Articular Cartilage's Struggle with Regeneration

Articular Cartilage Injuries 

Articular cartilage is an all-important tissue keeping our joints properly functioning everyday. As described earlier, unlike most tissues in the human body, cartilage lacks the ability to regenerate on its own. Abrupt movements during physical activity can easily lead to cartilage defects of which there are two types: partial and full thickness defects. These defects can grow worse over time leaving bony ends exposed causing joint stiffness, pain, and eventually bone damage. The protection provided by the tissue surrounding the bone is invaluable to proper function. 

Sports can Result in Cartilage Damage

The above photograph is of a full thickness defect site in the knee, as seen with an arthroscope (a camera inserted in the joint via a small cavity).

Football and rugby are the two sports in which articular cartilage is most frequently damaged. The injury often occurs in the knee from a forceful impact such as a tackle. Depending on the force of the impact, the thickness of the damage varies. One of the most common areas of injury to the knee is the meniscus. Each knee joint has two crescent-shaped cartilage menisci which cushion and support the knee. Twisting is also a common way to tear the meniscus.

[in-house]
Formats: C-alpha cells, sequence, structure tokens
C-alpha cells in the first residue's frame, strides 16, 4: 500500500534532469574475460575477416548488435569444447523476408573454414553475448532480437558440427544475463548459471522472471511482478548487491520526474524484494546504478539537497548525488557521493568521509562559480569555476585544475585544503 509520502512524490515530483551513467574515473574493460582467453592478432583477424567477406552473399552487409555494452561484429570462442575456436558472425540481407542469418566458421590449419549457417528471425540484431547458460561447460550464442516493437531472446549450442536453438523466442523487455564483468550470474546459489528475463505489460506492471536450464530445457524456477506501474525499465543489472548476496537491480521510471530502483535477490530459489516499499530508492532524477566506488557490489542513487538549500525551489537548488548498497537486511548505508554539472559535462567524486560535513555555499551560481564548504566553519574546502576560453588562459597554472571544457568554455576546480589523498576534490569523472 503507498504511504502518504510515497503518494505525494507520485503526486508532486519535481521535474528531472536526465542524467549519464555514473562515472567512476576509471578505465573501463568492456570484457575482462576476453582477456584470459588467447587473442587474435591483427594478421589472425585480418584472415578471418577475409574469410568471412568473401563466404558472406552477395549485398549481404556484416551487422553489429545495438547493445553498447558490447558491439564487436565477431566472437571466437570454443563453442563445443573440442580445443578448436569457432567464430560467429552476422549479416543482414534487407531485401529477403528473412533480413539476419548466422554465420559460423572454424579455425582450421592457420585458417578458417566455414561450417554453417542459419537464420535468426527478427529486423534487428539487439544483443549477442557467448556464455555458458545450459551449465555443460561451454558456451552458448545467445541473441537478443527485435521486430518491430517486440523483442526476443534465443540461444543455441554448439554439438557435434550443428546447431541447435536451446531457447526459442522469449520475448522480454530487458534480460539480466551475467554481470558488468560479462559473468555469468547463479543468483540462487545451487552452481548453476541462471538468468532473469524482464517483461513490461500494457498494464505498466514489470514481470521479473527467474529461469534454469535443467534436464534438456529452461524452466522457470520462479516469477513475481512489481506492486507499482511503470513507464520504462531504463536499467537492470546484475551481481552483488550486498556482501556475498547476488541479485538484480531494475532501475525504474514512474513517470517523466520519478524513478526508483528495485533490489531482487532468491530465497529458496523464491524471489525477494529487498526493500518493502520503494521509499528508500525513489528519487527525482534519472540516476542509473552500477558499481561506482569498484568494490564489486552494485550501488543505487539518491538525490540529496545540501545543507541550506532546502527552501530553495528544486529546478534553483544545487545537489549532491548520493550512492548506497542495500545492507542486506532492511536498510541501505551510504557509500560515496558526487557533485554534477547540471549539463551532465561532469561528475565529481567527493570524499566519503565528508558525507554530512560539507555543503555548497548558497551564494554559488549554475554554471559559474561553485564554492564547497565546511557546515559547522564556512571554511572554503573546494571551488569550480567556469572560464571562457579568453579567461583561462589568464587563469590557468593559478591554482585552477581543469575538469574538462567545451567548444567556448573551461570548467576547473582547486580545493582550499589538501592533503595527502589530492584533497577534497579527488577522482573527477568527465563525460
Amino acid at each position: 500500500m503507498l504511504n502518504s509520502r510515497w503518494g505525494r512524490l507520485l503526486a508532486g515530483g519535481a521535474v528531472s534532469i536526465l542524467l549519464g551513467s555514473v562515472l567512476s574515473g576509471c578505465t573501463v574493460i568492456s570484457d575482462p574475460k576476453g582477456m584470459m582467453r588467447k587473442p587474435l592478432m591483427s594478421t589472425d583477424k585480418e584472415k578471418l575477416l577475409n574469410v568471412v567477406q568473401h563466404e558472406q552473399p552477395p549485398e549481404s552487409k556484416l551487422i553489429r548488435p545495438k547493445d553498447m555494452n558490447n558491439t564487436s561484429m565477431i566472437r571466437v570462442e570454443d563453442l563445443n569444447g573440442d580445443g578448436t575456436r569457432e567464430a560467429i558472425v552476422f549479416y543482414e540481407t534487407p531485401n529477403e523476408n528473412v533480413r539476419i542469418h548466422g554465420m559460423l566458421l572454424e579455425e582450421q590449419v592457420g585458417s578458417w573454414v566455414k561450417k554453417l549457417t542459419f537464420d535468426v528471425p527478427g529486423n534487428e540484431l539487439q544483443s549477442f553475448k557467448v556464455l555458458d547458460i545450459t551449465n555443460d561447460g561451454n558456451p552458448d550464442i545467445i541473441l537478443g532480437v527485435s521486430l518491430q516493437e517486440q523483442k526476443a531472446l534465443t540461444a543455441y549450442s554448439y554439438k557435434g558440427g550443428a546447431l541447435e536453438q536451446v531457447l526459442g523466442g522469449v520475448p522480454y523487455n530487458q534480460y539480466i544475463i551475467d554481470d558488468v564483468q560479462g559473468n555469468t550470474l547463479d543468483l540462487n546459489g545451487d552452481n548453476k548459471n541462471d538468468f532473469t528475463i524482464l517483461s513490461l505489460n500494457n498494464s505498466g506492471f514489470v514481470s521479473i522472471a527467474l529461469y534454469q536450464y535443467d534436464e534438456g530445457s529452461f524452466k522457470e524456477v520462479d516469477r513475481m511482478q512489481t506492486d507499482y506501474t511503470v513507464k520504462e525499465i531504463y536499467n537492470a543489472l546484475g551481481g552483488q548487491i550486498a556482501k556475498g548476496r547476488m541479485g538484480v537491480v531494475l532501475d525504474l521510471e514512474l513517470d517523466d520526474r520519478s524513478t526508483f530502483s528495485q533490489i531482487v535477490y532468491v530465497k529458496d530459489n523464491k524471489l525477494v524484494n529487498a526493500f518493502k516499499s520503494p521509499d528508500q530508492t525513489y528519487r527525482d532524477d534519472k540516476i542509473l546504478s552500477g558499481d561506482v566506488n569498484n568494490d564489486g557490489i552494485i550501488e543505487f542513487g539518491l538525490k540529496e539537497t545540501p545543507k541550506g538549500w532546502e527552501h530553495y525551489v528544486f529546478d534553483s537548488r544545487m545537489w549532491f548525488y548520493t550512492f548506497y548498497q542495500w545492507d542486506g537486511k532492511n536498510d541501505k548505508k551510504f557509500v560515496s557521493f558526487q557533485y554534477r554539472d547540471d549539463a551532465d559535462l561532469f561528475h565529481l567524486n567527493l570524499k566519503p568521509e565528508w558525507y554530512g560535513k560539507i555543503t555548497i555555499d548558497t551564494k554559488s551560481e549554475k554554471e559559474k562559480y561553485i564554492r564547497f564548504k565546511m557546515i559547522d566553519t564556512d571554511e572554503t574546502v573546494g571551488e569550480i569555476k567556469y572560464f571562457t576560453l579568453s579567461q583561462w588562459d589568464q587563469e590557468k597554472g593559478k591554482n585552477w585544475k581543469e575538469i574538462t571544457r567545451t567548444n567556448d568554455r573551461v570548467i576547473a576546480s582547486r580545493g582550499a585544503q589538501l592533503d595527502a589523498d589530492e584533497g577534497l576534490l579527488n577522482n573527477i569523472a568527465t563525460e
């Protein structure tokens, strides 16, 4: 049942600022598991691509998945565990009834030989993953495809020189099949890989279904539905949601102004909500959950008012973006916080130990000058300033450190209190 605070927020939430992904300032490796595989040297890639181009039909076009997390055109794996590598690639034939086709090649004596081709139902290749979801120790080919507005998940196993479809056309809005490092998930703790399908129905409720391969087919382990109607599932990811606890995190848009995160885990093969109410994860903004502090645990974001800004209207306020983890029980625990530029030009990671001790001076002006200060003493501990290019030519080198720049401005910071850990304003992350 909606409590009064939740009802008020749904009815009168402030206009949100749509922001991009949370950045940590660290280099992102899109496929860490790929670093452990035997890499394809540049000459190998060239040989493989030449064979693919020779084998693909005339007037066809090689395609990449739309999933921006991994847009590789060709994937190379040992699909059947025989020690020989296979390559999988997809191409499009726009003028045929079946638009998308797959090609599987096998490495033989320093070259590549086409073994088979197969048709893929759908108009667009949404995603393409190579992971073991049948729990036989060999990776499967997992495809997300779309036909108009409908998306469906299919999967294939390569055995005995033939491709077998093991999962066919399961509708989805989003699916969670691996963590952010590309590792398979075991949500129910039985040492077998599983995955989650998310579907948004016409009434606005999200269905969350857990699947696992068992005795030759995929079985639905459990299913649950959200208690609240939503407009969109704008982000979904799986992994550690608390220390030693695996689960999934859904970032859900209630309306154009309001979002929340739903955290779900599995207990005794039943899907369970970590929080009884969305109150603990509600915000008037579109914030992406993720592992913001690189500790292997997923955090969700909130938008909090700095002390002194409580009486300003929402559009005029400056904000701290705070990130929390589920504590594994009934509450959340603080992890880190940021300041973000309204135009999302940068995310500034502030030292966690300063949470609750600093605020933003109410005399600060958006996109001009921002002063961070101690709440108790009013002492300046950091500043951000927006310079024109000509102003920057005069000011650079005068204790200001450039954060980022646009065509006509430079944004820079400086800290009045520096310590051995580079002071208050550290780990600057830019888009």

Partial Thickness Defects

The term “partial thickness defects” indicates damage of the zonal articular cartilage, without penetration into the underlying bone. This type of injury on the surface leaves the defect site inaccessible to the cell types that stimulate self-healing responses.  The macromolecules in articular cartilage (including proteoglycans) make the tissue surfaces anti-adhesive. While chondrocytes begin to synthesize extracellular matrix (ECM) immediately after the injury, not enough chondrocytes are able to migrate to the affected sites for full regeneration to occur. Self-healing activity gradually comes to a stop, resulting in progressive reduction of tissue function, initiating tissue degeneration.

Full Thickness Defects

The more severe case of cartilage defect is full thickness defect, penetrating into the bone, past the calcified zone (a layer of calcified cartilage covers the underlying bone). Unlike partial thickness defects, the site is accessible to blood cells, bone cells, and progenitor cells in bone morrow, all of which are involved in a spontaneous healing process. Upon injury, the defect site is immediately filled with a fibrin clot and an inflammatory response is activated. Mesenchymal stem stems located in the bone marrow move into the defect site, replacing the fibrin clot completely after approximately one week. These stem cells then differentiate into chondrocytes, due to the chondrocytes’ ability to secrete proteoglycan-rich extracellular matrix, helping repair the damaged cartilage tissue. However, healing is short-lived as the new tissue is of inferior quality.


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